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Apple To Require Sandboxing For Mac App Store Apps

Soulskill posted more than 2 years ago | from the your-cat-will-love-it dept.

OS X 584

mario_grgic writes "And so it begins: Apple will require that all Mac apps submitted to the Mac App store stick to strict sandboxing requirements. This means you must ask Apple for read or read/write entitlements for additional folders outside your Application Support folder before your app is approved. There are also restrictions on direct hardware access, communication to processes your app did not start, or even something simple as taking a screenshot. All that is needed after this to turn your Mac into an appliance is to only allow app installations from App Store."

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Cue Apple fans saying "That could NEVER happen" (4, Insightful)

elrous0 (869638) | more than 2 years ago | (#37936150)

All that is needed after this to turn your Mac into an appliance is to only allow app installations from App Store.

I've made the argument that this is exactly where Apple is headed for a long time now. I'll summarize the responses you're going to get:

  • They would never isolate developers like that.
  • They depend on the creative crowd that would never tolerate being locked down like that
  • Adobe and other developers would bitch about having to go through the app store and this would stop Apple from doing it
  • We'll probably still be able to find a way to jailbreak it, so that makes it okay
  • Just because they do it on iOS doesn't mean they'll ever do it on Mac's. They're COMPLETELY different things.
  • The app store is just for iOS, Apple would be stupid to put it on Mac's. [they don't use this one so much anymore]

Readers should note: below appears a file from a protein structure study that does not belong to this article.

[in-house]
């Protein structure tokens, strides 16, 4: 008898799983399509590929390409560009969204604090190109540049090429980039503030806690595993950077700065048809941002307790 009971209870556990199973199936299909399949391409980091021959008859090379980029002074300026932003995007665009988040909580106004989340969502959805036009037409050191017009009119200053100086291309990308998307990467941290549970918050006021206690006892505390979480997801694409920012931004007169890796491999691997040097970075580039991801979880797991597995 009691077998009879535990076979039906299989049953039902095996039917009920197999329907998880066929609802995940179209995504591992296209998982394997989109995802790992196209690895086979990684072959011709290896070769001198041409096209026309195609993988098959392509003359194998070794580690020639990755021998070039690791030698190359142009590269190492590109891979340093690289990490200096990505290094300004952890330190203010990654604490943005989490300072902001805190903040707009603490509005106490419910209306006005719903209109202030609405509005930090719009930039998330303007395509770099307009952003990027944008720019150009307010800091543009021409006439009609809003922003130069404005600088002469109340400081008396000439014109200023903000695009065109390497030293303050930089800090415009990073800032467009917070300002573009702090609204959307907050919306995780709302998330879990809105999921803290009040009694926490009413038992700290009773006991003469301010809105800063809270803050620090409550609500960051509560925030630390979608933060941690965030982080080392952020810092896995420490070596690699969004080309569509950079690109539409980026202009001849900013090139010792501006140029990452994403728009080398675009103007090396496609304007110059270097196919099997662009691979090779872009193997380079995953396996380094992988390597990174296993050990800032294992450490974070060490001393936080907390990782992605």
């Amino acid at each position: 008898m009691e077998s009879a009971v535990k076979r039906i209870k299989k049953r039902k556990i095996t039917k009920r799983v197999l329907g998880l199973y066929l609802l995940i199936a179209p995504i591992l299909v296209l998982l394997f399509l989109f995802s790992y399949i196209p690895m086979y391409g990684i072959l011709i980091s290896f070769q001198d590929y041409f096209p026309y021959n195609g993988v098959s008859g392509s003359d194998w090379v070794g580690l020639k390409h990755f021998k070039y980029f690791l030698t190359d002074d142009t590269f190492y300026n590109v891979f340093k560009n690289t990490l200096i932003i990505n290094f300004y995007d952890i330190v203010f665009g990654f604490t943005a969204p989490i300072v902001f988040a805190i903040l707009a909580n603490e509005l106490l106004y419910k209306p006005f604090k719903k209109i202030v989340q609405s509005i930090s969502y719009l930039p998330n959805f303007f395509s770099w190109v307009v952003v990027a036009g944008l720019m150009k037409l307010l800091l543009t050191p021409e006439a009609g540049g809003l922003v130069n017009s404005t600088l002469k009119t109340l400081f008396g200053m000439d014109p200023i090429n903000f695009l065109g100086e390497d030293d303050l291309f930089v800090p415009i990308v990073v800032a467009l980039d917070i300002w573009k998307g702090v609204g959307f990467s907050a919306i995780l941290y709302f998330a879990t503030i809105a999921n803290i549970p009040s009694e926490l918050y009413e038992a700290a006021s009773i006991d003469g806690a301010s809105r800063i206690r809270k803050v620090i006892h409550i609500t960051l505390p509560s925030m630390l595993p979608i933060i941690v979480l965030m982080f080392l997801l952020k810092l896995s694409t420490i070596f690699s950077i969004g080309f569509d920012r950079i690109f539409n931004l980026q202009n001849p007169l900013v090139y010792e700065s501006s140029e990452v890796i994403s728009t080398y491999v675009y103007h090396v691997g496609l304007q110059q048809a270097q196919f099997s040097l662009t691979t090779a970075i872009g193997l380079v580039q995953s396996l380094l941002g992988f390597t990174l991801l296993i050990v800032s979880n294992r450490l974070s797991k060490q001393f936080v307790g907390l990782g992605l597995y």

Of course, the second that Apple announces that they ARE, in fact, locking down the Mac's too, I suspect you'll see one of two responses (should be interesting to see how it goes):

  • It's a great idea! I can't wait to buy one!! [this would have been the guaranteed response if Steve hadn't stepped down]
  • Steve would have never done that!! [i.e., the faithful followers of Steve begin to denounce the new false messiah]

Re:Cue Apple fans saying "That could NEVER happen" (1)

Anonymous Coward | more than 2 years ago | (#37936190)

Technically, you haven't made an argument, because those are based on facts. You've made a prophecy, which has not yet come true. You aren't yet vindicated.

Re:Cue Apple fans saying "That could NEVER happen" (-1)

Anonymous Coward | more than 2 years ago | (#37936210)

Hey look. More anti-Apple FUD from elrous0. How surprising... NOT!

Re:Cue Apple fans saying "That could NEVER happen" (-1, Troll)

elrous0 (869638) | more than 2 years ago | (#37936258)

Well, I guess that's one vote for Tim Cook as true messiah.

Re:Cue Apple fans saying "That could NEVER happen" (-1)

Anonymous Coward | more than 2 years ago | (#37936834)

And another vote for you as a useless sack of shit.

Do you wank off after posting your little diatribes? Why do you care about any of this? You don't like Apple? Ignore them and their products. Why is that so hard for you people? Mental illness, or are you just an asshole who gets kicks out of bashing things to get responses?